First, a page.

The Structure of Scientific Revolutions

By Thomas S. Kuhn,

Book cover of The Structure of Scientific Revolutions

Book description

A good book may have the power to change the way we see the world, but a great book actually becomes part of our daily consciousness, pervading our thinking to the point that we take it for granted, and we forget how provocative and challenging its ideas once were-and still…

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Why read it?

6 authors picked The Structure of Scientific Revolutions as one of their favorite books. Why do they recommend it?

Perhaps one of the greatest books ever written. Kuhn is one of the most brilliant thinkers in human history, the creator of the word “paradigm.” This book examines how science progresses over time, one worldview replacing another. More significantly, Kuhn argued that defenders of the current paradigm resist any challenge to its tenets to maintain respect and privilege. In short, science is limited by human insecurity and ego. I found this book to be imperative to any understanding of how the world works. 

From Richard's list on reality and destiny.

This classic book is relevant to anyone interested in the brain. Our teachers told us that our knowledge evolves linearly, small discoveries accumulating over time. But Kuhn (1922-94), a theoretical physicist, reviewed the history of discoveries and concluded they happened after “crises.” He defined and popularized many of the terms we still use today. A “paradigm” creates the boundaries within which “normal science” can operate to answer “puzzles.” Normal science does not aim at novelty but at discovering what it expects to discover based on a hypothesis. Any “anomalies” that cannot be resolved with further studies lead to a “crisis”…

This is a brilliant book explaining why scientific thought processes never escape the realm of their paradigm. I’m recommending this book because, if interested in pushing thought, if interested in examining personal belief, if interested in learning how to live without traditional standards, then this book is an eye-opener. Traditional thought, whether religious or secular, rules how we react to what occurs in life, and this book helps shed light on the fact that responses can be structured, but that an unstructured response is something generating original and unique knowledge to live by.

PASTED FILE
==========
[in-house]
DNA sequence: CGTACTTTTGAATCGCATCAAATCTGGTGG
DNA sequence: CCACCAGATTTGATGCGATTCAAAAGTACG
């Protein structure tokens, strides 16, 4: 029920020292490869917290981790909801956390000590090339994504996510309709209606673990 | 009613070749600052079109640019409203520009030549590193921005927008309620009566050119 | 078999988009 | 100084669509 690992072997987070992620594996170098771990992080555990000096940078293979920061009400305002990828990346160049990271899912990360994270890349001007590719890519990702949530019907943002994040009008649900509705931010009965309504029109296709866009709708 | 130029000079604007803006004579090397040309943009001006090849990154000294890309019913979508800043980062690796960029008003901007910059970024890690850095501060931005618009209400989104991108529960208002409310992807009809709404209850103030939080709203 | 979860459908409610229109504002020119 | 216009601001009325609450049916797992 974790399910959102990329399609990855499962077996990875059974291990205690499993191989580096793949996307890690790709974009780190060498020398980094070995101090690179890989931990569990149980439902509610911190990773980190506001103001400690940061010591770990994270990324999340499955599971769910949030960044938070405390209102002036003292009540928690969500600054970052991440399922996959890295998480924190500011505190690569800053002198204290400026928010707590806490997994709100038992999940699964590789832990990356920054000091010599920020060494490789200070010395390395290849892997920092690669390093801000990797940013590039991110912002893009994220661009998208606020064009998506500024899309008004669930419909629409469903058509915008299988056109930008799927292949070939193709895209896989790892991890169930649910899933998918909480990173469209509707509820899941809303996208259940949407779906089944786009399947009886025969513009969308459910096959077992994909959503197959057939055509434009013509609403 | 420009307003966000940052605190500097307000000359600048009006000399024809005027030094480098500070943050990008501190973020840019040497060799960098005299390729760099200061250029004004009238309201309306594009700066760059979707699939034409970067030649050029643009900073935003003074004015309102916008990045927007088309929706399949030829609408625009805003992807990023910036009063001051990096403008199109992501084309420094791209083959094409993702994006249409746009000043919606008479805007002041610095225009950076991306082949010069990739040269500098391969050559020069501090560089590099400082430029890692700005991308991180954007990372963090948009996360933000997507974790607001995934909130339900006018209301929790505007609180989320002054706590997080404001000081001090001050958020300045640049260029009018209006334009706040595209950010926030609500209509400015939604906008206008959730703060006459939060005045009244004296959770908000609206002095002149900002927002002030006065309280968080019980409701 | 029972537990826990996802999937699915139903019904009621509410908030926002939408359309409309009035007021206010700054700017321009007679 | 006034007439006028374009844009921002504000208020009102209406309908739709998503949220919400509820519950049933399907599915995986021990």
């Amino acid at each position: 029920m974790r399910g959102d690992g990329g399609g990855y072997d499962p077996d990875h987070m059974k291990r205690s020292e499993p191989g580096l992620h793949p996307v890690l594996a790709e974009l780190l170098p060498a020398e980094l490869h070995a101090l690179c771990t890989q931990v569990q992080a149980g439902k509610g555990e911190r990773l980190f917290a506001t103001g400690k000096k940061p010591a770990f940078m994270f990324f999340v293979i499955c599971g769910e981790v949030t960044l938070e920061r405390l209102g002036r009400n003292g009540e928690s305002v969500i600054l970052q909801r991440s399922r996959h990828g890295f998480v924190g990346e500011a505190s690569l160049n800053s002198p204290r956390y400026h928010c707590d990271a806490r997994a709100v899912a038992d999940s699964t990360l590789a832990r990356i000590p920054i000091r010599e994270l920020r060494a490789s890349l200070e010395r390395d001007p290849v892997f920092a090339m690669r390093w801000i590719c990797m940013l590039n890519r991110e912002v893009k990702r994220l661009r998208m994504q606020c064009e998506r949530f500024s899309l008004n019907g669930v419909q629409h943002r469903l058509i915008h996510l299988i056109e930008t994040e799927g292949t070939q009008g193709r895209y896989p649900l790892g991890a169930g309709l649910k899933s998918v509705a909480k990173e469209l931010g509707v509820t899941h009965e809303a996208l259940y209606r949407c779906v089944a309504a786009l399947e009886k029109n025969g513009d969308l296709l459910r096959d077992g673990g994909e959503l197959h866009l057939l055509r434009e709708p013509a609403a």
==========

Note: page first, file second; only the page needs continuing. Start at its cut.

Said to be the best-selling academic book of the Twentieth Century, this is a bit more technical in so far as it deals with the history of science. Kuhn introduced the idea that science isn’t just a collection of facts but undergoes periods of radical cultural change – the most well-known example is the switch from Newton’s to Einstein’s view of the physical world. Kuhn said these ‘paradigm shifts’ involve ‘incommensurability’ – you cannot experience both ways of seeing the world at once and they cannot be translated into one another. It is an enormously influential idea.

From Harry's list on making reality.

The Structure of Scientific Revolutions is a philosophical analysis of the history of science that lays bare the elusive nature of progress. Giving us terms like “paradigm shift”— that I love to use—Thomas Kuhn turns the way we think about advancement on its head and shows how unforeseen often vilified discoveries end up being the touchstone for landmark scientific development. The Structure of Scientific Revolutions is insightful and impactful far beyond science and philosophy—its groundbreaking revelations will liberate your creativity, enable you to embrace the intellectually unexpected, and teach you how to think.

From Rachel's list on intellectual and creative inspiration.

The book shows that scientific progress is only sometimes rational and incremental. Sometimes it proceeds like an unanticipated avalanche, wiping out much of what went before and utterly altering the landscape. The book preceded the success of the cognitive revolution in psychology, which was a perfect example of its ideas. One day the behaviorists such as Pavlov and Skinner were the unchallenged rulers of the roost. The next day the cognitive revolution, begun by people who were knowledgeable about artificial intelligence, research on visual perception, and epistemology, showed that much of their work was wrong. More importantly, it suggested fresh…

From Richard's list on thinking.

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